★★½☆☆ This ode to Bergman’s masterwork, Persona, is technically virtuosic but ultimately impenetrable.

Meat Market, Melbourne
February 19, 2016

There is an inherent conflict in art responding to art; it begs the question, how does the homage react to its source material in a way that is both respectful and yet communicative of a distinct creative voice? Where is the personal authenticity of the artist if they are reimagining someone else’s vision? Devising something that can exist in isolation and yet also contributes to the legend of its inspiration is a complex equation to solve, and while Chamber Made Opera’s Another Other makes a valiant attempt at decoding Ingmar Bergman’s densely layered 1966 masterpiece, Persona, the result is ultimately impenetrable.

Flanking a central hub of mixing desks and laptops, two banks of seats, set opposite each other, are separated by a series of sheer fabric panels. With the four instigators of the piece – Natasha Anderson, Sabina Maselli, Anthony Pateras and Erkki Veltheim – sat between the two hemispheres of this performance space, we are offered a complex geometry of spatially controlled soundscapes and projected images. There are two digital clocks either side of the performers, one counting down, the other marking the passing of time, and on the outer edges of the room, a series of spotlights occasionally dazzle the audience with bursts of blinding light. It’s a dizzyingly complex arrangement, easily capable of sensory overload, and largely, that’s exactly what it delivers.

Distilled to its most experiential components, everything but the vaguest semblance of Bergman’s narrative is discarded. In its place, we are offered a more disjointed pallet of inscrutable references that combine to create a series of episodes mixing film, real-time manipulation of live performance and electronic soundscapes. There is a faint, skeletal presence of Persona’s structure, but only as a subliminal afterthought.

Gesturally, there are clearly discernible artefacts from Bergman’s tense modernist drama. The lack of spoken dialogue mirrors Bergman’s mute protagonist, Elisabet. Then there’s the use of found sounds like the whirring clatter of a film projector or the pointillism of dripping water, the use of provocative iconographies, such as Malcolm Browne’s famous image of a self-immolating Tibetan monk, and the pointed exposure of the mechanics of the production akin to Bergman’s jarring film reel. At one point, a short excerpt of the Chaconne from Bach’s Partita No 2 makes an explicit nod to the use of Bach’s E Major Violin Concerto in Persona. It’s a rich array of ingredients, but somehow they fail to form a cohesive whole.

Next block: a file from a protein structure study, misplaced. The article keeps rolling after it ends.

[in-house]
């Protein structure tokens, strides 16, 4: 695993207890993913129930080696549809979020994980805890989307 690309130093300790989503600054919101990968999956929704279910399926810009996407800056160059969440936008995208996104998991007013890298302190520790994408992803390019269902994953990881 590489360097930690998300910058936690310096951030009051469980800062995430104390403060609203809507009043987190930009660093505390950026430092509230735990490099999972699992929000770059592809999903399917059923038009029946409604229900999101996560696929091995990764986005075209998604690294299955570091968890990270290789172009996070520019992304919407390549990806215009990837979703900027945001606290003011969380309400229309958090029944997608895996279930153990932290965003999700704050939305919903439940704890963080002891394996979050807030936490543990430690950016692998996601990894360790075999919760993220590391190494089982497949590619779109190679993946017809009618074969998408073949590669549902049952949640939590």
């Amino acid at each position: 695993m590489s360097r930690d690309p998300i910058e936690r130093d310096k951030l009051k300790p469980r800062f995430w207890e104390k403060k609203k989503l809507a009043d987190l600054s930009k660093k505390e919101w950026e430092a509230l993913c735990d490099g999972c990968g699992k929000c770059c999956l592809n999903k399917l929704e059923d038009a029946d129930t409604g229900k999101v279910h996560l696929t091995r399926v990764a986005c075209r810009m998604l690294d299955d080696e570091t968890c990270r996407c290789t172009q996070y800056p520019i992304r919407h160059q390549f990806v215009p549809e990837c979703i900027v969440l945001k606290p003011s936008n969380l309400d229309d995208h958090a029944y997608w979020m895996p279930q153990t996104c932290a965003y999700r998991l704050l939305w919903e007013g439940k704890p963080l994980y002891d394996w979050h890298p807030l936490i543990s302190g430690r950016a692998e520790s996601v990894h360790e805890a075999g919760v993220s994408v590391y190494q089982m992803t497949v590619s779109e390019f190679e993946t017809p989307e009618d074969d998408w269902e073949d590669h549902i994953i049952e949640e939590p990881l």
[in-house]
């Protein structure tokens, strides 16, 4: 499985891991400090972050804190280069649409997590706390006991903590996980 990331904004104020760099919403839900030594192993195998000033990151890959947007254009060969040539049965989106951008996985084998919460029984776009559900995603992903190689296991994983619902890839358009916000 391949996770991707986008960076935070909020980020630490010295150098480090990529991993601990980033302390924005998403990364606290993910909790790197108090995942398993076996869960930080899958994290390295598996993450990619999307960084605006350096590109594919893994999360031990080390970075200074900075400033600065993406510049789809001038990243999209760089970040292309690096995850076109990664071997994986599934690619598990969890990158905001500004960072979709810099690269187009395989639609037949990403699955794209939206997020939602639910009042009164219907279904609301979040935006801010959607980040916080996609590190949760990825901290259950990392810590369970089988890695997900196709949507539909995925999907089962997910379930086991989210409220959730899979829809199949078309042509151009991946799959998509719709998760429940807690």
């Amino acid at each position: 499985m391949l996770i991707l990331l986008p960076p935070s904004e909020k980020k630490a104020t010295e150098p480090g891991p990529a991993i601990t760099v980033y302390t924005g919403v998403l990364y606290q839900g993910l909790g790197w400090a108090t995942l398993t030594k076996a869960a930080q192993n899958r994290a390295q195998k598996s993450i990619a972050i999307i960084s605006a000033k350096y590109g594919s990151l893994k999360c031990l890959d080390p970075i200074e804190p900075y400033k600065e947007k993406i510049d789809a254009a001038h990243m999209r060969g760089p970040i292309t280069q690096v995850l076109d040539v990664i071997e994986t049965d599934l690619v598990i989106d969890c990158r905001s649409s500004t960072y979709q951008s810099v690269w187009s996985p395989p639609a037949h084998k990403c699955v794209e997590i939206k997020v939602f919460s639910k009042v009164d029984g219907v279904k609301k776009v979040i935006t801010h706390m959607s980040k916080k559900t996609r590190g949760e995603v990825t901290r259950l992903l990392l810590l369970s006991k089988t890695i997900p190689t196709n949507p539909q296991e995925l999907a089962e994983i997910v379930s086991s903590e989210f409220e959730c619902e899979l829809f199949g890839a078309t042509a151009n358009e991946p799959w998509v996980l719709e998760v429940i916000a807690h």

What Another Other achieves from a technical perspective is incredibly impressive. All of its constituent components are coordinated seamlessly, and there is a level of sophistication at work in the realisation of the projections and sound design which is particularly virtuosic. With so much in its arsenal, there could have been a little more restraint in the execution. Almost every part of the elaborate production design is revealed in the first 15 minutes of the show, leaving very little room to increase the intensity or surprise later in the piece.

There is a creative élan at play that speaks to the obviously rewarding collaboration between the four artists who have created this show, as well as the palpable reverence they share for Bergman’s film. However, what this production mistranslates is the finesse and narrative subtlety of Persona. Many of the statements this show makes are gratuitously confronting without having any perceptible logic or dramatic momentum to support it, and there is a noticeable dearth of more nuanced moments to offer some counterpoint.

There is also an intellectual elitism present that is perhaps too exclusive. In its attempts to out-compete the cerebral intensity of Persona, Another Other muscles out any of the theatrical potential that would have allowed a more rewarding connection for the audience. I’m not suggesting that eschewing a figurative, traditionally crafted narrative arc is a critical issue, but there is an unignorable implication that a thorough and academic appreciation of the subtexts in Bergman’s film is needed to understand what this production is trying to say. I applaud how creatively boisterous this ambitious show is, but in its myopic excitement, Another Other has closed its borders to all but the most informed audience.


Chamber Made Opera present Another Other at the Meat Market, North Melbourne, until February 21.

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